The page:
Grosch's law

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Grosch's law is the following observation of computer performance attributed to Herb Grosch in 1965:

There is a fundamental rule, which I modestly call Grosch's law, giving added economy only as the square root of the increase in speed -- that is, to do a calculation 10 times as cheaply you must do it 100 times as fast.

This adage is more commonly stated as

Computer performance increases as the square of the cost. If computer A costs twice as much as computer B, you should expect computer A to be four times as fast as computer B.[1]

Two years before Grosch's statement, Seymour Cray was quoted in Business Week (August 1963) expressing this very same thought:

Computers should obey a square law -- when the price doubles, you should get at least four times as much speed.[2]

The law can also be interpreted as meaning that computers present economies of scale: the more costly is the computer, the price-performance ratio linearly becomes better. This implies that low-cost computers cannot compete in the market. In the end, a few huge machines would serve all the world's computing needs. Supposedly, this might have prompted Thomas J. Watson to predict at the time a total global computing market of five mainframe computers.


The relevance of Grosch's law today is a debated subject. Paul Strassmann asserted in 1997, that Grosch's law is now "thoroughly disproved" and serves "as a reminder that the history of economics of computing has had an abundance of unsupported misperceptions."[3] Grosch himself has stated that the law was more useful in the 1960s and 1970s than it is today. He originally intended the law to be a "means for pricing computing services."[4] Grosch also explained that more sophisticated ways of figuring out costs for computer installations mean that his law has limited applicability for today's IT managers. However, some scholars have recently rehabilitated Grosch's law, looking at the history of cloud computing and claiming that "Grosch was wrong about the cost model of cloud computing, [but] he was correct in his assumption that significant economies of scale and efficiencies could be achieved by relying on massive, centralized data centers rather than an over-reliance on storage in end units."[5]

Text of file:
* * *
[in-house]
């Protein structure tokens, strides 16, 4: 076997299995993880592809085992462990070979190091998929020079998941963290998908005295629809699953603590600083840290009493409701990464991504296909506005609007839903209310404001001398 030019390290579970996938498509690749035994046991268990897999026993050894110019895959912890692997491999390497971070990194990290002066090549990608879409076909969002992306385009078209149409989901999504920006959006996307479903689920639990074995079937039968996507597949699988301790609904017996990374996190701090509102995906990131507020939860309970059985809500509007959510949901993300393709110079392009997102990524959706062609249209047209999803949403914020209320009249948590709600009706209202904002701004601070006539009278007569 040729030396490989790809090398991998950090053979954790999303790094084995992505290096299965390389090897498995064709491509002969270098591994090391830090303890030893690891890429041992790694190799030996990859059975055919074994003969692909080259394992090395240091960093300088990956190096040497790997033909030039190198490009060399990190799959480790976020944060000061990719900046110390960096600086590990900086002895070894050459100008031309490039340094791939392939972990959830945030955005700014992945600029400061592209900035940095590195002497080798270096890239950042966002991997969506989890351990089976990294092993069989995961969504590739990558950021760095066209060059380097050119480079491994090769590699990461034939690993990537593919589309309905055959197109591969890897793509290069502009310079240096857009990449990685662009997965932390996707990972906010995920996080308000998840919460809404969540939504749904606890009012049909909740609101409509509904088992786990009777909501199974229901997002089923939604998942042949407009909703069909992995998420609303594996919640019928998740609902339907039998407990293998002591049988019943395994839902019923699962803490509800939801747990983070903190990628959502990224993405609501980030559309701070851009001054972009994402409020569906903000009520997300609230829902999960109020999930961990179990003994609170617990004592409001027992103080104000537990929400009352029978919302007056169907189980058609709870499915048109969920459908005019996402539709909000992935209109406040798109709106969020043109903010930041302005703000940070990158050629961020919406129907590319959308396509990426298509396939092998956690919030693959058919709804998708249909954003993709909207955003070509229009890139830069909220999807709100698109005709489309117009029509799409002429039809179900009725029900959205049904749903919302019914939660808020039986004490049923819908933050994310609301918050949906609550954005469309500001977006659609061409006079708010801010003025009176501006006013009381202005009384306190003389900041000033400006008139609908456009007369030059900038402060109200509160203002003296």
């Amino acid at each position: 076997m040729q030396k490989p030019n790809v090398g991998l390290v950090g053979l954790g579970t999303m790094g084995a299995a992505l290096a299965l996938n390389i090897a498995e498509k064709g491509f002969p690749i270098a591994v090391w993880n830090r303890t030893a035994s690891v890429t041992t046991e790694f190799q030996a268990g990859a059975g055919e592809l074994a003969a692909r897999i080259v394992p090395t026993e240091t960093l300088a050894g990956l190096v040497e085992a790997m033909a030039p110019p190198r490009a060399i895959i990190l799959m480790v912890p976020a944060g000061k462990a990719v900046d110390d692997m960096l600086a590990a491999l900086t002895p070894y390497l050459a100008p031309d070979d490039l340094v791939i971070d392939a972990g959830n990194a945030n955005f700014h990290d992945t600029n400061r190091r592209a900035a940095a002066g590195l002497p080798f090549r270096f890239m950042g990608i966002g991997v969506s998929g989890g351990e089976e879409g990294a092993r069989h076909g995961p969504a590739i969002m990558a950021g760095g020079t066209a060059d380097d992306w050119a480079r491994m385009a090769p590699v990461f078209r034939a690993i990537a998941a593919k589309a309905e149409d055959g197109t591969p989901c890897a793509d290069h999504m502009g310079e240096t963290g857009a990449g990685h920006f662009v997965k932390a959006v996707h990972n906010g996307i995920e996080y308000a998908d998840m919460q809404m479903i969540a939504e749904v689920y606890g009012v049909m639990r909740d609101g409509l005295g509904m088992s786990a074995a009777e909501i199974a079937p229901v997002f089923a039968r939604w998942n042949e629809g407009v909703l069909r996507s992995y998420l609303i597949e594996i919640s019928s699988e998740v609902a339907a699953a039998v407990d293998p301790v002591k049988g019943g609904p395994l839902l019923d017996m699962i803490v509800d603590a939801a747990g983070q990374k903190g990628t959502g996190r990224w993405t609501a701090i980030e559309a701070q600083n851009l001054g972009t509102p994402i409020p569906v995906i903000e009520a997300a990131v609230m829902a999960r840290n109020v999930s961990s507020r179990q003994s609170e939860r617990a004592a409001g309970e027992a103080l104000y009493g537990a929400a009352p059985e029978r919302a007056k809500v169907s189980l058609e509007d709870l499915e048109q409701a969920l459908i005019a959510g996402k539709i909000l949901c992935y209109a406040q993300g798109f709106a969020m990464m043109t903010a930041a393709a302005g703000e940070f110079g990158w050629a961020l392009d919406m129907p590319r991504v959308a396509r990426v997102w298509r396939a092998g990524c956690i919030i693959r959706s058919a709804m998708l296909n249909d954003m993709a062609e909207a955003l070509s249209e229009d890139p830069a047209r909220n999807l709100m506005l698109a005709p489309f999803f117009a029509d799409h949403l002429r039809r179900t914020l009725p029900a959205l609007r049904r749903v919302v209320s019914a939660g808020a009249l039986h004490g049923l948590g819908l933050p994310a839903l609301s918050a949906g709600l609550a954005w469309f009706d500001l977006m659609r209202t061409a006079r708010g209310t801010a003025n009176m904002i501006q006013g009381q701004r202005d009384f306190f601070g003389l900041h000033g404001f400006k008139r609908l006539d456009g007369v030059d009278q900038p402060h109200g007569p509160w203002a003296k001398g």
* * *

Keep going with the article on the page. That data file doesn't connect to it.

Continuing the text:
Law applied to clusters[edit]

For clusters, the original Grosch's law would imply that if a cluster contains 50 machines, and it has another 50 added (twice the cost), the resulting 100-machine cluster has a quadruple processing power, which appears on first inspection to be false. Even a linear advance—100-machine cluster twice as powerful as 50-machine—would be a challenge.

However, the Grosch's Law formulation was for a CPU, not a cluster, as clusters introduce lag times due to instruction and execution allocation, software overhead and physical real estate quantum effects. Grosch's Law is not applicable to clusters directly, any more than Horsepower calculations at the engine apply to Horsepower delivered to the wheels in a gas engined car.

When Google was deciding on the architecture for its Web search service, it concluded that scaling up clusters of large or medium-sized computers as the business grew would be too expensive, and opted for arrays of cheap processors and disk drives.[6]

See also[edit]


  1. ^ Lobur, Julia; Null, Linda (2006). The Essentials of Computer Organization And Architecture. Jones & Bartlett Pub. p. 589. ISBN 0-7637-3769-0. Retrieved 2008-04-02. 
  2. ^ "Computers get faster than ever," Business Week (31 August 1963): p. 28.
  3. ^ Will big spending on computers guarantee profitability?, Paul Strassmann - Excerpts from The Squandered Computer.
  4. ^ Author Of Grosch's Law Going Strong At 87, W. David Gardner, TechWeb News, April 12, 2005 - article discussing Grosch's Law and Herb Grosch's personal career.
  5. ^ Ryan; Merchant; Falvey (2011). "Regulation of the Cloud in India". Journal of Internet Law 15 (4). SSRN 1941494. 
  6. ^ The Information Factories - George Gilder's Article on Cloudware